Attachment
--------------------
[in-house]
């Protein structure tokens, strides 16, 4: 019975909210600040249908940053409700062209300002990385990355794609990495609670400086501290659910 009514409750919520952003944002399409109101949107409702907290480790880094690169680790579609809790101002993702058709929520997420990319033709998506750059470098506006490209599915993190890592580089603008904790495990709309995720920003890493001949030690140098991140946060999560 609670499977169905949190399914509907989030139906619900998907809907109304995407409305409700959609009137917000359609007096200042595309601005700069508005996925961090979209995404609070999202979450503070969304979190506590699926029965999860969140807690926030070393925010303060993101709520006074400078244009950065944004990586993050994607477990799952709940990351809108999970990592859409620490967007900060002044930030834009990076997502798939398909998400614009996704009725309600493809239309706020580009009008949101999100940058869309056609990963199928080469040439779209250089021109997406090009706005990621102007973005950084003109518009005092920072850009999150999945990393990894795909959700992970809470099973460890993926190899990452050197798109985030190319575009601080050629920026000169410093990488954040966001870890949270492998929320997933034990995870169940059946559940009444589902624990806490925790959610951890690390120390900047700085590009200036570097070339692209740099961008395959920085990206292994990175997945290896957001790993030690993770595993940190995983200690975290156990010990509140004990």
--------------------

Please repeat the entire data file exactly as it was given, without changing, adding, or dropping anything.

[in-house]
């Protein structure tokens, strides 16, 4: 019975909210600040249908940053409700062209300002990385990355794609990495609670400086501290659910 009514409750919520952003944002399409109101949107409702907290480790880094690169680790579609809790101002993702058709929520997420990319033709998506750059470098506006490209599915993190890592580089603008904790495990709309995720920003890493001949030690140098991140946060999560 609670499977169905949190399914509907989030139906619900998907809907109304995407409305409700959609009137917000359609007096200042595309601005700069508005996925961090979209995404609070999202979450503070969304979190506590699926029965999860969140807690926030070393925010303060993101709520006074400078244009950065944004990586993050994607477990799952709940990351809108999970990592859409620490967007900060002044930030834009990076997502798939398909998400614009996704009725309600493809239309706020580009009008949101999100940058869309056609990963199928080469040439779209250089021109997406090009706005990621102007973005950084003109518009005092920072850009999150999945990393990894795909959700992970809470099973460890993926190899990452050197798109985030190319575009601080050629920026000169410093990488954040966001870890949270492998929320997933034990995870169940059946559940009444589902624990806490925790959610951890690390120390900047700085590009200036570097070339692209740099961008395959920085990206292994990175997945290896957001790993030690993770595993940190995983200690975290156990010990509140004990």